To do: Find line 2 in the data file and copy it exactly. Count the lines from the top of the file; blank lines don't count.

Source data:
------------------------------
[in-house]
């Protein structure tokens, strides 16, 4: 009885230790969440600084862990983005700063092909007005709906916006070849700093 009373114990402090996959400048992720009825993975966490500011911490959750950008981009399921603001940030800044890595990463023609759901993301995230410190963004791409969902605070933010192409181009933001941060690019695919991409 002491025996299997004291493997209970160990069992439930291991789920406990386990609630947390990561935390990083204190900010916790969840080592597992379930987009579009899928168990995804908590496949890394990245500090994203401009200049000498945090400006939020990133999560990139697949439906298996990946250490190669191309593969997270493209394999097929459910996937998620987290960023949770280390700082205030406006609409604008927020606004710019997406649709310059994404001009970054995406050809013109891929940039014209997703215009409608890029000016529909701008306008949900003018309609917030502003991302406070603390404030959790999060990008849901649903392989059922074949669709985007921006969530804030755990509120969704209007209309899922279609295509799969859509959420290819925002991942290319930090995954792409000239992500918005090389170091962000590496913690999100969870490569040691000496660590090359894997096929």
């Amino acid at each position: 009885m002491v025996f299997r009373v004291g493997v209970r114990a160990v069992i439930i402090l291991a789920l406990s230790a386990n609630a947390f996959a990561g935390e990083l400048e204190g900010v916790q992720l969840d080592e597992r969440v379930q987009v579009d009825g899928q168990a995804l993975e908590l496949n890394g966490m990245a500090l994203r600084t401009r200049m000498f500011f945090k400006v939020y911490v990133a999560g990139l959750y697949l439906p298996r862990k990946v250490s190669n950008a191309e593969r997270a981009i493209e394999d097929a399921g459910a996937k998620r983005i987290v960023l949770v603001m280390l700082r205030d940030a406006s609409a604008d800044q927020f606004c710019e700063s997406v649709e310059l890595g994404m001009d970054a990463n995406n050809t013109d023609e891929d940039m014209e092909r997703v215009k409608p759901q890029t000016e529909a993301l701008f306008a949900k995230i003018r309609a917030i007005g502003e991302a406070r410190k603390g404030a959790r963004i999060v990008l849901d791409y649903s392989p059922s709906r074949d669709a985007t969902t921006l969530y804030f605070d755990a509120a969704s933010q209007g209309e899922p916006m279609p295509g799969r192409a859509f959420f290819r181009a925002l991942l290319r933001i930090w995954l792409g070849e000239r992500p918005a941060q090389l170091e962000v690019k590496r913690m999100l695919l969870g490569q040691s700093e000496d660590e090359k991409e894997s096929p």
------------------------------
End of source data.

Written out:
């Protein structure tokens, strides 16, 4: 009885230790969440600084862990983005700063092909007005709906916006070849700093 009373114990402090996959400048992720009825993975966490500011911490959750950008981009399921603001940030800044890595990463023609759901993301995230410190963004791409969902605070933010192409181009933001941060690019695919991409 002491025996299997004291493997209970160990069992439930291991789920406990386990609630947390990561935390990083204190900010916790969840080592597992379930987009579009899928168990995804908590496949890394990245500090994203401009200049000498945090400006939020990133999560990139697949439906298996990946250490190669191309593969997270493209394999097929459910996937998620987290960023949770280390700082205030406006609409604008927020606004710019997406649709310059994404001009970054995406050809013109891929940039014209997703215009409608890029000016529909701008306008949900003018309609917030502003991302406070603390404030959790999060990008849901649903392989059922074949669709985007921006969530804030755990509120969704209007209309899922279609295509799969859509959420290819925002991942290319930090995954792409000239992500918005090389170091962000590496913690999100969870490569040691000496660590090359894997096929």